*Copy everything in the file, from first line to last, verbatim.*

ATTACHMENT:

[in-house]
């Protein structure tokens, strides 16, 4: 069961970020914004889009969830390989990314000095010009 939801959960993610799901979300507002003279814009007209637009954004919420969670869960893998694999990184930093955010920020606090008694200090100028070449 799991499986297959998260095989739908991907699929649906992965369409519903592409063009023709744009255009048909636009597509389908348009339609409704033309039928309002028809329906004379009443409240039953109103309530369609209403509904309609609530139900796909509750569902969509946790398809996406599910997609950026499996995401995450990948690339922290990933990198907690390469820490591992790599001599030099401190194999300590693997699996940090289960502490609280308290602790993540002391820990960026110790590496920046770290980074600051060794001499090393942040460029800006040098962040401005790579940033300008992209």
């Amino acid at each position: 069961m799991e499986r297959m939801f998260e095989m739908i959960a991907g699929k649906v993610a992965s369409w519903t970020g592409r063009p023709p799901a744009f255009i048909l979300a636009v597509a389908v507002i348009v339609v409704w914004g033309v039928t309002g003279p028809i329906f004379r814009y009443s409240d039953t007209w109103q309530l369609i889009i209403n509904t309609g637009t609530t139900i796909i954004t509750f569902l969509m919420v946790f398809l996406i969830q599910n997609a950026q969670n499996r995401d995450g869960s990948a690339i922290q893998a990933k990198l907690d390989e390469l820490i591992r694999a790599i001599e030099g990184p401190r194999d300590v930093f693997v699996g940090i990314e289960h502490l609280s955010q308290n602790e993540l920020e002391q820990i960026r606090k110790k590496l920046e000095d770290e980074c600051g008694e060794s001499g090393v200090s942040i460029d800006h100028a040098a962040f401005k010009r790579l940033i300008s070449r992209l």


[in-house]
């Protein structure tokens, strides 16, 4: 069961970020914004889009969830390989990314000095010009 939801959960993610799901979300507002003279814009007209637009954004919420969670869960893998694999990184930093955010920020606090008694200090100028070449 799991499986297959998260095989739908991907699929649906992965369409519903592409063009023709744009255009048909636009597509389908348009339609409704033309039928309002028809329906004379009443409240039953109103309530369609209403509904309609609530139900796909509750569902969509946790398809996406599910997609950026499996995401995450990948690339922290990933990198907690390469820490591992790599001599030099401190194999300590693997699996940090289960502490609280308290602790993540002391820990960026110790590496920046770290980074600051060794001499090393942040460029800006040098962040401005790579940033300008992209």
């Amino acid at each position: 069961m799991e499986r297959m939801f998260e095989m739908i959960a991907g699929k649906v993610a992965s369409w519903t970020g592409r063009p023709p799901a744009f255009i048909l979300a636009v597509a389908v507002i348009v339609v409704w914004g033309v039928t309002g003279p028809i329906f004379r814009y009443s409240d039953t007209w109103q309530l369609i889009i209403n509904t309609g637009t609530t139900i796909i954004t509750f569902l969509m919420v946790f398809l996406i969830q599910n997609a950026q969670n499996r995401d995450g869960s990948a690339i922290q893998a990933k990198l907690d390989e390469l820490i591992r694999a790599i001599e030099g990184p401190r194999d300590v930093f693997v699996g940090i990314e289960h502490l609280s955010q308290n602790e993540l920020e002391q820990i960026r606090k110790k590496l920046e000095d770290e980074c600051g008694e060794s001499g090393v200090s942040i460029d800006h100028a040098a962040f401005k010009r790579l940033i300008s070449r992209l």